He graduated in 1987 in a country still firmly under the rule of General Suharto (who remained in power until 1998). Architecture was seen as a functional profession, rather than a creative service. Matin believes that the status of the profession has evolved greatly during his career, with the opening up of smaller practices no doubt supported by an evolving architectural culture that he himself encouraged. He was one of the founders of Arsitek Muda Indonesia (AMI, or “Young Architects of Indonesia”) established in 1989 to push an “honest discourse” about the profession. In their manifesto, they stated: “For us, the basis of exploration itself is the intimacy of dialogue between architects and the community as an integration of ideas and reality.” AMI was the first group of architects to actively and regularly organise exhibitions and produce publications, activities that had not been done by generations before them. Last year, a retrospective exhibition of Andra Matin’s work was held at the National Gallery of Indonesia’s Dutch Indies building. It was the first exhibition of a local architect held at the venue and an indication not only of a growing architectural culture but also of a growing public interest in the profession.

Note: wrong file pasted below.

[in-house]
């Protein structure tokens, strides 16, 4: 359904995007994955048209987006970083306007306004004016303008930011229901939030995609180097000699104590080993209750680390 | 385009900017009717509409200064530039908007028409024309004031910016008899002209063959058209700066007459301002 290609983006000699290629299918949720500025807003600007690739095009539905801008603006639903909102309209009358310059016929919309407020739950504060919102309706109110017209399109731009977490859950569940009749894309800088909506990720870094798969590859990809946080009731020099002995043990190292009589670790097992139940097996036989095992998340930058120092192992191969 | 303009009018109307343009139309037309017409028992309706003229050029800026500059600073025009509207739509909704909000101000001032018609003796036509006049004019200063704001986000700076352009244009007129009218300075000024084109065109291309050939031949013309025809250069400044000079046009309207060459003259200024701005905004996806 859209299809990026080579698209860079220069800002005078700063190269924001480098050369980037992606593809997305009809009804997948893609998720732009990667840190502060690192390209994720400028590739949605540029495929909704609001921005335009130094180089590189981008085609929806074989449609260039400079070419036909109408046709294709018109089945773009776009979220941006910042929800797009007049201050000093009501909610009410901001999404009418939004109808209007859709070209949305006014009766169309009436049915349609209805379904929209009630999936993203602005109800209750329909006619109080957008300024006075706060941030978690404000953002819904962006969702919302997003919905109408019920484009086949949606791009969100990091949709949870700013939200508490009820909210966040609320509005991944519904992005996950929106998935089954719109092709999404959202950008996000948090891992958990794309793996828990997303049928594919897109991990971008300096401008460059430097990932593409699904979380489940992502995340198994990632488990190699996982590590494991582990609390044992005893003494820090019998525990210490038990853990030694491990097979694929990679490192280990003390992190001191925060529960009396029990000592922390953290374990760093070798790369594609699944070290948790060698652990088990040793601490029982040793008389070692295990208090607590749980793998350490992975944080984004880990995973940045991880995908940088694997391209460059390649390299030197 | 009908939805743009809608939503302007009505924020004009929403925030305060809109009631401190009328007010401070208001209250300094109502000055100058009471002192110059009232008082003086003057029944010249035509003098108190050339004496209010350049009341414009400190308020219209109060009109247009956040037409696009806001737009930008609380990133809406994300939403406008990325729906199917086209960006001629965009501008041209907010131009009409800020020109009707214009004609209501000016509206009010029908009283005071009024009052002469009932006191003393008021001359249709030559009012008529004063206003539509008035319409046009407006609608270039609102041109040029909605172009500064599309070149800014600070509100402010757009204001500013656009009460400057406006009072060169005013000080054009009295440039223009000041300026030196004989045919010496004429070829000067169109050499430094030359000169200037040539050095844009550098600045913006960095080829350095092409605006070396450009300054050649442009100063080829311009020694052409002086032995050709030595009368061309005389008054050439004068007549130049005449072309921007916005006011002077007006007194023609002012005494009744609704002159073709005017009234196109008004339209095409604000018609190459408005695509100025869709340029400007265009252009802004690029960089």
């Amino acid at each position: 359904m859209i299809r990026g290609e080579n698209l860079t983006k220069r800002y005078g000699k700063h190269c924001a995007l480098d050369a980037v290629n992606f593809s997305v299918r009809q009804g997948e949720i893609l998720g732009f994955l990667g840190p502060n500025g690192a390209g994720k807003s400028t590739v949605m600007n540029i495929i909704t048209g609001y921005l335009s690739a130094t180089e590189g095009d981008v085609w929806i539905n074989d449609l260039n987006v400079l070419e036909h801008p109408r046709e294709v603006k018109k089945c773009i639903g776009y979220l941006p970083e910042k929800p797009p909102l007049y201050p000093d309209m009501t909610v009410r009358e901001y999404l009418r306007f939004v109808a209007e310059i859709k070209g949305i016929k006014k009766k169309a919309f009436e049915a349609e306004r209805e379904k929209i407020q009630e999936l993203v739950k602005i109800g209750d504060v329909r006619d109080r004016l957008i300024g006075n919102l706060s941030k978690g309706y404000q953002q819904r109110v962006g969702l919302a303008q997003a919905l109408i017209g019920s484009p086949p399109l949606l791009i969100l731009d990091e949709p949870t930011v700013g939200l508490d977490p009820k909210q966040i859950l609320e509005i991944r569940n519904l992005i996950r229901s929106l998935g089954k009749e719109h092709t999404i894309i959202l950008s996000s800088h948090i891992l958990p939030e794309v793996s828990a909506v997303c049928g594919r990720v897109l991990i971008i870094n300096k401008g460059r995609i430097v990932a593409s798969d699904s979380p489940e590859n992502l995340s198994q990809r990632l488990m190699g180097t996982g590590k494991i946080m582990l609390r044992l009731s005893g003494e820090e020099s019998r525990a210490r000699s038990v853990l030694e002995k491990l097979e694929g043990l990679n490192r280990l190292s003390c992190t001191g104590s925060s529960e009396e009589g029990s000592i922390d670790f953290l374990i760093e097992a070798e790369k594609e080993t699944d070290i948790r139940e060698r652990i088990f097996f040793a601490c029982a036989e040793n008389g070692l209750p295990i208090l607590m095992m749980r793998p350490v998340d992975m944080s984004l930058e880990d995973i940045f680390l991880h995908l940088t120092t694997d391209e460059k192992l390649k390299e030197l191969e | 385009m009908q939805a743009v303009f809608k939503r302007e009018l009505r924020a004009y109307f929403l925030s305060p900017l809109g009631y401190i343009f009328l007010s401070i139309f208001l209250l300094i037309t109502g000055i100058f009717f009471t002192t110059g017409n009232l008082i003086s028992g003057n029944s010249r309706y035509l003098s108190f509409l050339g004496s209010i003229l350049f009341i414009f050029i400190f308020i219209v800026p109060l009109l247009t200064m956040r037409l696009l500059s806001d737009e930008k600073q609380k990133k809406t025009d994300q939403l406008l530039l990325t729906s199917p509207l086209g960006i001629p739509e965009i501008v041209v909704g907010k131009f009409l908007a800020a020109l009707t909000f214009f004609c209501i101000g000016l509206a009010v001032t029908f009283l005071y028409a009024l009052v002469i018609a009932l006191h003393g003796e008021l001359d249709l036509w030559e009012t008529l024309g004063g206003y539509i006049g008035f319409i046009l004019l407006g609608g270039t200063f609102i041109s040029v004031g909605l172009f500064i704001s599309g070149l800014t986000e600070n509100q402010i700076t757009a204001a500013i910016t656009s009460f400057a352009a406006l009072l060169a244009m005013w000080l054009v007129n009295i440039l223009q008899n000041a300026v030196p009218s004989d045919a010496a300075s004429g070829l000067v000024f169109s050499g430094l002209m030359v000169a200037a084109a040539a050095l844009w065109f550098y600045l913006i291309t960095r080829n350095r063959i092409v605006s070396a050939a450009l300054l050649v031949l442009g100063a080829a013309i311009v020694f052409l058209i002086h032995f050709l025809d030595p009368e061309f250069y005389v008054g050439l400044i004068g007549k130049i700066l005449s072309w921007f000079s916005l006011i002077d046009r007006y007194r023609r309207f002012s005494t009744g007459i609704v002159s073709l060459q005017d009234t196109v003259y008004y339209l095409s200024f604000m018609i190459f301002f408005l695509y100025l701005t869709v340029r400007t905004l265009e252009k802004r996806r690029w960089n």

For us, the basis of exploration itself is the intimacy of dialogue between architects and the community